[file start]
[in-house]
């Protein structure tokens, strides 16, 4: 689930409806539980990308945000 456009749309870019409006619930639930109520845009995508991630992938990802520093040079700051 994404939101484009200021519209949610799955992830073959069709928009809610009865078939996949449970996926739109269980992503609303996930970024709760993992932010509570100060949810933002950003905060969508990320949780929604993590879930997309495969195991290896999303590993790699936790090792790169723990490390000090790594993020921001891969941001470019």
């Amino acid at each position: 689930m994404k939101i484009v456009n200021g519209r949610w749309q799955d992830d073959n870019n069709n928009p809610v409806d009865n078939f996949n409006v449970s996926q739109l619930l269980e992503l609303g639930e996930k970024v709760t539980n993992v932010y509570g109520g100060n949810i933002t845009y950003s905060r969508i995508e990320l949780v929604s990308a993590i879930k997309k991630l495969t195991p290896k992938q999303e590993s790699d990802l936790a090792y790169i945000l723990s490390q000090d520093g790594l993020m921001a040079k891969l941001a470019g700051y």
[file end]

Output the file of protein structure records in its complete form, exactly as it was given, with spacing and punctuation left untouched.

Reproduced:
[in-house]
């Protein structure tokens, strides 16, 4: 689930409806539980990308945000 456009749309870019409006619930639930109520845009995508991630992938990802520093040079700051 994404939101484009200021519209949610799955992830073959069709928009809610009865078939996949449970996926739109269980992503609303996930970024709760993992932010509570100060949810933002950003905060969508990320949780929604993590879930997309495969195991290896999303590993790699936790090792790169723990490390000090790594993020921001891969941001470019």
């Amino acid at each position: 689930m994404k939101i484009v456009n200021g519209r949610w749309q799955d992830d073959n870019n069709n928009p809610v409806d009865n078939f996949n409006v449970s996926q739109l619930l269980e992503l609303g639930e996930k970024v709760t539980n993992v932010y509570g109520g100060n949810i933002t845009y950003s905060r969508i995508e990320l949780v929604s990308a993590i879930k997309k991630l495969t195991p290896k992938q999303e590993s790699d990802l936790a090792y790169i945000l723990s490390q000090d520093g790594l993020m921001a040079k891969l941001a470019g700051y």